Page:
Viewpoint: Is ‘Great White’ Promoting GMOs as an Inconvenient Way to Sell Pesticides? Activists’ claims do not stand up to scrutiny

For more than two decades, anti-GMO groups have been making the same dishonest claims about the risks of genetically engineered crops. One of their favorite tropes is: “The rise of genetically modified crops over the last few decades is one of the main factors behind the increase in the use of pesticides and chemicals in agriculture.” This particular example comes from Greenpeace, although other activists have used the same rhetoric to attack gene editing, a newer class of breeding techniques used to enhance our food crops in all kinds of beneficial ways.

For example, on July 6, GM Watch, a group we previously corrected for promoting anti-pesticide nonsense, tweeted. after his claim:

You know how the #GMO industry and its supporters tell us we need to deregulate new #GMOs to reduce pesticide use and make farming more sustainable? Well, what do they say to investors (this is sure to be a gold rush for pesticide-promoting products)…

As the kids say, “If it’s true, it’s great.” What evidence does GM Watch have here? Still in touch another tweet To support this claim about the “GMO industry”:

CIBUS is a leader in the development of new #GMO. They say, “Our goal is a whole new generation of herbicide traits in key crop platforms” and “validation of gene editing technologies will open up one of the biggest opportunities in agriculture – new markets for these crops.”

An increase in the number of improved product types. Instead of promoting monocultures, gene editing promotes biodiversity. Credit: Ian Heap via WeedScience.org

Novelty bug

I consider two significant errors. Let’s take them in turn. First, there is no such thing as a “new GMO.” Instead, there are different methods of growing plants, each with strengths and weaknesses. To develop plants with certain traits, scientists can use gene editing to change or delete a segment of DNA from an organism’s genome; more complex traits, such as drought tolerance, may require mixing genes between different species.

Selective breeding began about 10,000 years ago. Credit: plantbreeding.eu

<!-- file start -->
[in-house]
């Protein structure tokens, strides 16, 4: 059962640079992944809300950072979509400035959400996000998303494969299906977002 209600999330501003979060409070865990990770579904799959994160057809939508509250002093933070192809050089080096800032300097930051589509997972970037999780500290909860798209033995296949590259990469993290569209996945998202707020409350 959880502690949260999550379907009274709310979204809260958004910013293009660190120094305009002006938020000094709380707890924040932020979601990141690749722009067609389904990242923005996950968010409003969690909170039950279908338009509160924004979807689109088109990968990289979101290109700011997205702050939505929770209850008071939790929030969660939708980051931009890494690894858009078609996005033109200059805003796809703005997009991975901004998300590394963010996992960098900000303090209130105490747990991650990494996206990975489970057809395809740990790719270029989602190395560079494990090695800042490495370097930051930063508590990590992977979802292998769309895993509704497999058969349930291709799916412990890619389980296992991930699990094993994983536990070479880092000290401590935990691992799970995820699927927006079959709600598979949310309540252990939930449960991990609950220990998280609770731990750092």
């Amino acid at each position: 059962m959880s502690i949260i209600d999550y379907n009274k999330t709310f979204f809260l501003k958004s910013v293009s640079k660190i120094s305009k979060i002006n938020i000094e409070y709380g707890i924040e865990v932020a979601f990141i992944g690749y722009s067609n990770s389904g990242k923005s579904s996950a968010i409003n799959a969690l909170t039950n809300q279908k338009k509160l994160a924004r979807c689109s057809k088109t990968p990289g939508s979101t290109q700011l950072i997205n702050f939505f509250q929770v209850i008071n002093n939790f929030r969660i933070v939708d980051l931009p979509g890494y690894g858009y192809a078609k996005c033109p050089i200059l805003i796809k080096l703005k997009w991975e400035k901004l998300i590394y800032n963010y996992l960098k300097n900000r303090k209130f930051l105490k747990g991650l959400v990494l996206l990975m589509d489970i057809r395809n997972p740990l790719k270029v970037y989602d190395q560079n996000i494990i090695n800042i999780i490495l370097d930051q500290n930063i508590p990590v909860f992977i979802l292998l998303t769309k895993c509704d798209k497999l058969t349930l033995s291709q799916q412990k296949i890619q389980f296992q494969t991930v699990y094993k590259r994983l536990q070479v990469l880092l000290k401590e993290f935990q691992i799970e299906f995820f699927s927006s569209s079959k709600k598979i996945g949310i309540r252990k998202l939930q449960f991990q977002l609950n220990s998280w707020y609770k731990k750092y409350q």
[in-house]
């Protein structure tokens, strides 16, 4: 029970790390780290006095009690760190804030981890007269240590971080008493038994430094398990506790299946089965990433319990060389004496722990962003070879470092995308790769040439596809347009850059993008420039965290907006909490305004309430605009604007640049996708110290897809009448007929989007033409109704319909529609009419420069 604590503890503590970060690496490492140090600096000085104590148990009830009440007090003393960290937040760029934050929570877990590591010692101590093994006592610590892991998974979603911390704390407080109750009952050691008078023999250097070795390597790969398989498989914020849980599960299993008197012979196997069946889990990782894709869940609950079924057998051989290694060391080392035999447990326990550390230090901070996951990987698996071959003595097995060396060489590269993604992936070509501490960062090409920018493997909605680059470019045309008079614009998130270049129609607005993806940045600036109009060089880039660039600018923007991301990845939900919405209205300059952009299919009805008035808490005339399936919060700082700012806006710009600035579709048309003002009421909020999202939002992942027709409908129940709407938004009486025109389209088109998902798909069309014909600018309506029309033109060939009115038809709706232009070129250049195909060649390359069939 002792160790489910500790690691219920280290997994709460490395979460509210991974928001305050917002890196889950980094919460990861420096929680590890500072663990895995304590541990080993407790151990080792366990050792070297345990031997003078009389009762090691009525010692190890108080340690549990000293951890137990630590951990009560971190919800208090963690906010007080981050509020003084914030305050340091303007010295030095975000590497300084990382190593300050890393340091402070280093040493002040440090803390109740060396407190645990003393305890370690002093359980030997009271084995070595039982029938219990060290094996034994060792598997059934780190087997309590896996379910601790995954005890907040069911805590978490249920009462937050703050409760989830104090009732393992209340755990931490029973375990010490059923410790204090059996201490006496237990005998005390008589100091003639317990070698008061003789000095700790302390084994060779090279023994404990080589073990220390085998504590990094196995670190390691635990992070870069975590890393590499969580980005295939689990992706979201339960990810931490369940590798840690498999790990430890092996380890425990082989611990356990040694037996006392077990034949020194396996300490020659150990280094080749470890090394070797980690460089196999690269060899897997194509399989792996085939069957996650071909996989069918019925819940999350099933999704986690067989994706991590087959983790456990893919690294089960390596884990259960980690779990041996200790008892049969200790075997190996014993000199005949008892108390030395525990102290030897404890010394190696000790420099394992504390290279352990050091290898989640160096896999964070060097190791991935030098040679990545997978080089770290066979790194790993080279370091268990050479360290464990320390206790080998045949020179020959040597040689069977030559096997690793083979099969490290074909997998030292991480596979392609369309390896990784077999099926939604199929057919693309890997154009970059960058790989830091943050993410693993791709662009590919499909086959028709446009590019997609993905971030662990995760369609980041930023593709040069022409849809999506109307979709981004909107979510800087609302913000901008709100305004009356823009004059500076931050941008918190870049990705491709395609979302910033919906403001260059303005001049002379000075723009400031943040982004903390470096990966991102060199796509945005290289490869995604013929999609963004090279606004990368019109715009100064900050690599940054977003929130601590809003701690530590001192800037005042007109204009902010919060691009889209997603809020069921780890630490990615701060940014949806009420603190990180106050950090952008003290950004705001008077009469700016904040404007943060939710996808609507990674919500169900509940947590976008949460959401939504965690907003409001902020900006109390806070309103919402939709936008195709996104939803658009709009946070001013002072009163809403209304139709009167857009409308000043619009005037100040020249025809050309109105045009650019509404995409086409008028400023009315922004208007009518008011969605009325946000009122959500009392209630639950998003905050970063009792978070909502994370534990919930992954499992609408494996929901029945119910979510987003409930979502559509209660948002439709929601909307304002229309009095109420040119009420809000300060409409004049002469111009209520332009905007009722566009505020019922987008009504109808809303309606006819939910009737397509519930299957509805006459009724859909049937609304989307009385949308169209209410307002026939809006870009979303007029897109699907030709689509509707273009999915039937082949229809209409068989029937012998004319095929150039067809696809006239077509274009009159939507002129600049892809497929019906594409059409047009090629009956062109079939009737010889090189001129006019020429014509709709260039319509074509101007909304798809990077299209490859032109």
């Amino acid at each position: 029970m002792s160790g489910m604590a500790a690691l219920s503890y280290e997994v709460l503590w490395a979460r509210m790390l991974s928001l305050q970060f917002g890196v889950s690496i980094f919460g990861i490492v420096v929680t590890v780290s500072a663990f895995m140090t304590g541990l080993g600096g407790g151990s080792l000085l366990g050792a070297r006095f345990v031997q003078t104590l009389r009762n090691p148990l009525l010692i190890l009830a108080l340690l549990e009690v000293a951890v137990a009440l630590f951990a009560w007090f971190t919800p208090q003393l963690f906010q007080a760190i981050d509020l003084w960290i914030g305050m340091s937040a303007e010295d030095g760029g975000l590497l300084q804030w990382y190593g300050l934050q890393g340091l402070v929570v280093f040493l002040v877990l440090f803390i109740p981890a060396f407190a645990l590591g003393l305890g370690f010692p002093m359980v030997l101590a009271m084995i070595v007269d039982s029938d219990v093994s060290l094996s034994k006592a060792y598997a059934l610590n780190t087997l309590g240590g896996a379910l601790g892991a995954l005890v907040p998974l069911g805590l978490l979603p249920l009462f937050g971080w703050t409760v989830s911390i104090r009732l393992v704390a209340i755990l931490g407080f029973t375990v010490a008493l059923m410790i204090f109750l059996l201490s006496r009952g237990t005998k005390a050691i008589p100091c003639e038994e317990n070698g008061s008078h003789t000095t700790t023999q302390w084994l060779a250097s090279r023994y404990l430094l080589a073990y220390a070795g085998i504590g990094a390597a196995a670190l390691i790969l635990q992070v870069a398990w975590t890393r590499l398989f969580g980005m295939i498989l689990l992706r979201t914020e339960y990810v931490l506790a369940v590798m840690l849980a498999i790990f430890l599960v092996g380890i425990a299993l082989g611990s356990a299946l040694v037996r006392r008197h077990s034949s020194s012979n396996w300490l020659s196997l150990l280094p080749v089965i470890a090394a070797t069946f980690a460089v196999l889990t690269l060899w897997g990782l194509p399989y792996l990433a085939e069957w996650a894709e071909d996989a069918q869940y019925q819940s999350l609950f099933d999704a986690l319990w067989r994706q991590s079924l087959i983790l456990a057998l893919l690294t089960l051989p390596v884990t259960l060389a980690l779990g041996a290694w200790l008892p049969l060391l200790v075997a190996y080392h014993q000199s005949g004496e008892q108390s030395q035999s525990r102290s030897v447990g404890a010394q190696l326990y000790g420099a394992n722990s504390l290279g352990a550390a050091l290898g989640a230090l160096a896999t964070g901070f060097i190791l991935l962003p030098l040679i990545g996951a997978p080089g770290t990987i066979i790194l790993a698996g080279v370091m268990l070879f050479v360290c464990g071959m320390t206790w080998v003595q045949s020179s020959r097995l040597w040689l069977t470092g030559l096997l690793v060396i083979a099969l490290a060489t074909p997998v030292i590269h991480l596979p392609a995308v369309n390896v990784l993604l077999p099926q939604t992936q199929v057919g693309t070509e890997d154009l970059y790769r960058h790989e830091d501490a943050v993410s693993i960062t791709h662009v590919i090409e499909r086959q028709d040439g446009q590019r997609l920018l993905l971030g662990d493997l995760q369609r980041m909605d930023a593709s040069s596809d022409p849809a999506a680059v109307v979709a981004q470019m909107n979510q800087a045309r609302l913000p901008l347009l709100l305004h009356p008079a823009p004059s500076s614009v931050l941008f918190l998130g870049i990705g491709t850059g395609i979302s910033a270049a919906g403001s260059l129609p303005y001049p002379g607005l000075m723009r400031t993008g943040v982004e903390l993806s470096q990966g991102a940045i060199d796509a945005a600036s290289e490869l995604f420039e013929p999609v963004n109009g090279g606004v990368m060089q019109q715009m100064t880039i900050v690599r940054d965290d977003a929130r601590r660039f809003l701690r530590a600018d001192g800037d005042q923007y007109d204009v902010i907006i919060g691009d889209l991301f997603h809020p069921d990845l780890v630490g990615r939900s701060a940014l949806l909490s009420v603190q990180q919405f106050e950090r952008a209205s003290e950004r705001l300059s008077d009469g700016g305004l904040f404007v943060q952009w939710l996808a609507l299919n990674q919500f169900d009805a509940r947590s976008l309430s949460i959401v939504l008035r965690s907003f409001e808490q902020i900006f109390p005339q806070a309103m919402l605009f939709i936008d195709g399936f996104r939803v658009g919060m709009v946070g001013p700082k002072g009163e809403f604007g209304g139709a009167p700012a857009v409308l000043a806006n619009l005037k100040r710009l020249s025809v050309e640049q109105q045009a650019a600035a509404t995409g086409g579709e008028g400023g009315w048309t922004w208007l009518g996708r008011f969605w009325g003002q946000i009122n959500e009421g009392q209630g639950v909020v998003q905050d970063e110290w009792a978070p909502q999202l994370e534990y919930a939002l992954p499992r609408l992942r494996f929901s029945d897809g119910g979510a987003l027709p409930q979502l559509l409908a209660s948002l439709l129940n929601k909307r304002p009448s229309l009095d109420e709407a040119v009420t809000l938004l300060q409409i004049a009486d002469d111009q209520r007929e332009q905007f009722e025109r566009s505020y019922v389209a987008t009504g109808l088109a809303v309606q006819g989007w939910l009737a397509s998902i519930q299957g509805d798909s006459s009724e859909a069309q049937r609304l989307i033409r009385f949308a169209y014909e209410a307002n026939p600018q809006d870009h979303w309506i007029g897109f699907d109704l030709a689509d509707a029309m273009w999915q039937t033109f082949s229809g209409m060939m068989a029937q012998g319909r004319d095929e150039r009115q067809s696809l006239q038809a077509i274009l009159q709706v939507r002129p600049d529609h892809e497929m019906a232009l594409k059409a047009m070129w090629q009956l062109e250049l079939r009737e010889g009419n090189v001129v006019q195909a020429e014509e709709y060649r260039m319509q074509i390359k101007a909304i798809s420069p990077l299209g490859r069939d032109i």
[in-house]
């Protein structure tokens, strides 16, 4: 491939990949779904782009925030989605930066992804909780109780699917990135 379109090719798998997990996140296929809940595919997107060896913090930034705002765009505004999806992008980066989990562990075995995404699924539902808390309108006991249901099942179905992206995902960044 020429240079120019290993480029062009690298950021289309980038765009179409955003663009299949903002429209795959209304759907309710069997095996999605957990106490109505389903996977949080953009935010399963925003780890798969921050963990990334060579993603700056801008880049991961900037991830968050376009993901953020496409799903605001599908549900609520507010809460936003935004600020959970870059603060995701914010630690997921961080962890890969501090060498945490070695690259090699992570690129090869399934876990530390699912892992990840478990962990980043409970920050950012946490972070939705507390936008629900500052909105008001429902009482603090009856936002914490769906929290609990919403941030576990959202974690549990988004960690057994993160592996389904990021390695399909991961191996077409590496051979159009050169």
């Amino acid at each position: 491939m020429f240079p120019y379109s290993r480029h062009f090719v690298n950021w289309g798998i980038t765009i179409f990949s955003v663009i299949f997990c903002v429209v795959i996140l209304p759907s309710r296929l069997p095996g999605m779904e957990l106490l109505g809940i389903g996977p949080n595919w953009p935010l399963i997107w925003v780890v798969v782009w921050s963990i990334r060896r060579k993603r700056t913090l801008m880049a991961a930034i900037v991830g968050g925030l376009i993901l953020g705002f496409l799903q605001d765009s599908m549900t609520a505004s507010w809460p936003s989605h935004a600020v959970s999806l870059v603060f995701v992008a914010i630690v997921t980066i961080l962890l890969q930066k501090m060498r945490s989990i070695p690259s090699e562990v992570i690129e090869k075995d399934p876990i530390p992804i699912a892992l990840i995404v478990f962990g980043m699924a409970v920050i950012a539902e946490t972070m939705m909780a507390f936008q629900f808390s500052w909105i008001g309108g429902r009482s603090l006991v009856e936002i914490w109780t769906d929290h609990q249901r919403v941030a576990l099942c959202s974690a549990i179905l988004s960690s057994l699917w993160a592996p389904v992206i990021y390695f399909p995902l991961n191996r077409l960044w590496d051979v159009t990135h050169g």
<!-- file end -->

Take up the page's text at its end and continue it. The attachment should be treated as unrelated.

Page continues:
Using “new” and “GMO” as pejoratives is pointless because all breeding methods “genetically modify” the plants and animals we eat, and there is nothing new about that. The European wine industry was saved many years ago by growers who grafted their vines onto insect-tolerant American rootstocks; Almost every wine on the market today comes from these “GMO” grapes. There are records of growers using grafting in China as far back as 1560 BC. History aside, scientists today do not use vaccination because it is an ancient technique; they use it because it is the best means of creating the desired feature. As this recent literature review explains:

Some commercial fruit trees are difficult to propagate by other methods, such as cuttings or air layering, but they respond well to grafting. In addition, many cultivars with superior fruit characteristics have weak root systems or susceptibility to nematodes or diseases, so vigor of seedlings can be increased by grafting.

Plants that encourage pesticides?

Another flaw in GM Watch’s reasoning is that Cibus’ gene-edited seeds are designed to increase pesticide use. [1] Think like a farmer for a moment and you can see why this charge is unfounded. Weed killers are relatively expensive. Like all business people, farmers want to reduce production costs. Why should they buy seeds that increase the use of expensive inputs without additional benefits? Answer: they wouldn’t.

Insecticide application rates in cotton and corn from 1995 to 2010. Credit: National Academies of Sciences

Growers buy herbicide-resistant seeds because they allow better weed control and often result in higher yields; they also tend to reduce the amount of herbicides required by farmers. Between 1996 and 2015, the total use of herbicides decreased by 226.3 million kg, an eight percent decrease. If the bloggers at GM Watch had spent a little more time on Cibus’ website, they might have discovered these economic facts for themselves:

Product Protection Characteristics are important because they directly affect product yield and costs associated with product production. [One example] There would be Roundup-resistant crops that would allow producers to spray Roundup to control weeds without harming crop plants…a trait that greatly improved yields and greatly reduced or eliminated the use and cost of crop protection chemicals such as herbicides… and significantly reduces fuel / manpower used. product protection.

I was going to write a witty conclusion to this article, just a few words to explain how GM Watch can deny the facts until everyone starts ignoring them. But I think Twitter user Sea witch I summed up everything I had to say correctly:

[1] According to the EPA, “pesticide” describes “any substance or mixture of substances intended to prevent, destroy, repel, or reduce the effect of any pest.” That’s why I use the words “herbicide” and “pesticide” interchangeably.

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